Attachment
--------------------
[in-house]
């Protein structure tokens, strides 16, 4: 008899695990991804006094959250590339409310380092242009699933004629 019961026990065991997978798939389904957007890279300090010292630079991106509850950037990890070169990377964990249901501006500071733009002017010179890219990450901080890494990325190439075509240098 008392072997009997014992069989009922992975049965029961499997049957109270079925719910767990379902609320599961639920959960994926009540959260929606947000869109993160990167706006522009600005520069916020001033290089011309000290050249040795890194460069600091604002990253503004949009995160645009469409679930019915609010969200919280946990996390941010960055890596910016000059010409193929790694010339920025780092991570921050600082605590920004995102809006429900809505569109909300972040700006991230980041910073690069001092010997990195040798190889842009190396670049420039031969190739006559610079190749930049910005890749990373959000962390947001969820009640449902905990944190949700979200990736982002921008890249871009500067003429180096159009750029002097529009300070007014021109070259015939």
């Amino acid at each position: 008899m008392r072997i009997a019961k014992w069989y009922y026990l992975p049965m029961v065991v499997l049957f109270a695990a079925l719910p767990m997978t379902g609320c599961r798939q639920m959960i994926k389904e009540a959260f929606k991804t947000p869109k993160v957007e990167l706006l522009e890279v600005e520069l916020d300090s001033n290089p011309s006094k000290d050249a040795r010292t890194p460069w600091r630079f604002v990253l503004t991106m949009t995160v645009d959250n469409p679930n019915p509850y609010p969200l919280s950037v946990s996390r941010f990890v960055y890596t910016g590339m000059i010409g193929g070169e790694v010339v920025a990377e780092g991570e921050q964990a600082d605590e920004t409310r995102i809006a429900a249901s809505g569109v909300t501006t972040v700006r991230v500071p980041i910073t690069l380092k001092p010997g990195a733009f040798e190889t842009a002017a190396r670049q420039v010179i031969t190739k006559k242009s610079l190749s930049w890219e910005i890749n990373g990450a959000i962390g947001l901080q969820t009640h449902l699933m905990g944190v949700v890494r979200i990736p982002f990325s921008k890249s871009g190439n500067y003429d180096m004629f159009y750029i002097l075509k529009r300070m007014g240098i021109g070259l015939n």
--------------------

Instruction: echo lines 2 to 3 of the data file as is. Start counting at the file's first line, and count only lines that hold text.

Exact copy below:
């Protein structure tokens, strides 16, 4: 008899695990991804006094959250590339409310380092242009699933004629 019961026990065991997978798939389904957007890279300090010292630079991106509850950037990890070169990377964990249901501006500071733009002017010179890219990450901080890494990325190439075509240098 008392072997009997014992069989009922992975049965029961499997049957109270079925719910767990379902609320599961639920959960994926009540959260929606947000869109993160990167706006522009600005520069916020001033290089011309000290050249040795890194460069600091604002990253503004949009995160645009469409679930019915609010969200919280946990996390941010960055890596910016000059010409193929790694010339920025780092991570921050600082605590920004995102809006429900809505569109909300972040700006991230980041910073690069001092010997990195040798190889842009190396670049420039031969190739006559610079190749930049910005890749990373959000962390947001969820009640449902905990944190949700979200990736982002921008890249871009500067003429180096159009750029002097529009300070007014021109070259015939």
């Amino acid at each position: 008899m008392r072997i009997a019961k014992w069989y009922y026990l992975p049965m029961v065991v499997l049957f109270a695990a079925l719910p767990m997978t379902g609320c599961r798939q639920m959960i994926k389904e009540a959260f929606k991804t947000p869109k993160v957007e990167l706006l522009e890279v600005e520069l916020d300090s001033n290089p011309s006094k000290d050249a040795r010292t890194p460069w600091r630079f604002v990253l503004t991106m949009t995160v645009d959250n469409p679930n019915p509850y609010p969200l919280s950037v946990s996390r941010f990890v960055y890596t910016g590339m000059i010409g193929g070169e790694v010339v920025a990377e780092g991570e921050q964990a600082d605590e920004t409310r995102i809006a429900a249901s809505g569109v909300t501006t972040v700006r991230v500071p980041i910073t690069l380092k001092p010997g990195a733009f040798e190889t842009a002017a190396r670049q420039v010179i031969t190739k006559k242009s610079l190749s930049w890219e910005i890749n990373g990450a959000i962390g947001l901080q969820t009640h449902l699933m905990g944190v949700v890494r979200i990736p982002f990325s921008k890249s871009g190439n500067y003429d180096m004629f159009y750029i002097l075509k529009r300070m007014g240098i021109g070259l015939n």